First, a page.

Kent Bradshaw and I had a blast delivering more free training from Enterprise Data & Analytics today – this time it was all about Enterprise SSIS Execution. If you were unable to attend, please enjoy the recording here:
Perhaps you’ve heard the buzz about Business Intelligence Markup Language (Biml) and wondered, “Why is everyone so excited about Biml?” Occasionally, a new technology emerges that changes everything. For SSIS developers, Biml is one such technology. Business Intelligence Markup Language (Biml) is a powerful solution for rapidly creating SSIS packages and solutions. SSIS Design Patterns support various load profiles. Combined, Biml and SSIS Design Patterns offer a compelling solution for automating enterprise data integration.
In this session, you will learn:
How to rapidly build multiple SSIS packages using BimlHow to apply different SSIS Design Patterns using BimlHow to automate SSIS Design Patterns using Biml.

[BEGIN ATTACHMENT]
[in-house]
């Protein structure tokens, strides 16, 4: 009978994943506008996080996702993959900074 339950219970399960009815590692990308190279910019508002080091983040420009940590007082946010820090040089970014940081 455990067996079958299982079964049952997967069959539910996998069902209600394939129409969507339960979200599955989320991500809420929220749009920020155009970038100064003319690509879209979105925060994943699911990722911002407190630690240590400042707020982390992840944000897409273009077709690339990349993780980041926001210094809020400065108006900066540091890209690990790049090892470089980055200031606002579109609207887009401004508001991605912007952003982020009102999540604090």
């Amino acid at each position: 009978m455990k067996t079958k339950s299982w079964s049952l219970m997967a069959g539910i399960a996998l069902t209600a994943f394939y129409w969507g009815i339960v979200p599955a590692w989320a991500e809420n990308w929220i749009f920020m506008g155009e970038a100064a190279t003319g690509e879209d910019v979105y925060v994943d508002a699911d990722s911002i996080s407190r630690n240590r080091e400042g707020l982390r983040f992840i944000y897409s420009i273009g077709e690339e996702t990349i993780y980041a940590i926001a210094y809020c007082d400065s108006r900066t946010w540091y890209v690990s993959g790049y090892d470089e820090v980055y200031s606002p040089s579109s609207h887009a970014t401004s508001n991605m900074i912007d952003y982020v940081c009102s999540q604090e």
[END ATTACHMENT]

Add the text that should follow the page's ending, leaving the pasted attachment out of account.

SSIS Framework Comunity Edition is available from DILM Suite (Data Integration Lifecycle Management Suite). SSIS Framework CE is not only free, it is open source.
To install SSIS Framework Community Edition, visit DILM Suite and click SSIS Framework Community Edition:
When the SSIS Framework Community Edition page opens, click the first link:
This link will take you to GitHub where you may download the code:
Unzip the file and open the PDF titled SSIS Framework Community Edition Documentation and User Guide:
The documentation includes instructions for creating an SSIS Catalog on-premises – or an instance of Azure-SSIS in Azure Data Factory:
The Documentation and User Guide next walks you through the process of upgrading the SSIS packages to the latest version of SSIS, followed by instructions for deploying the Framework project:
The next step is to execute T-SQL scripts that configure the project you just deployed and also create the SSIS Framework objects:
The remainder of the document walks you through testing and customizing the SSIS Framework for your own needs. A customizing primer is included, in which I demonstrate how to extend Framework functionality.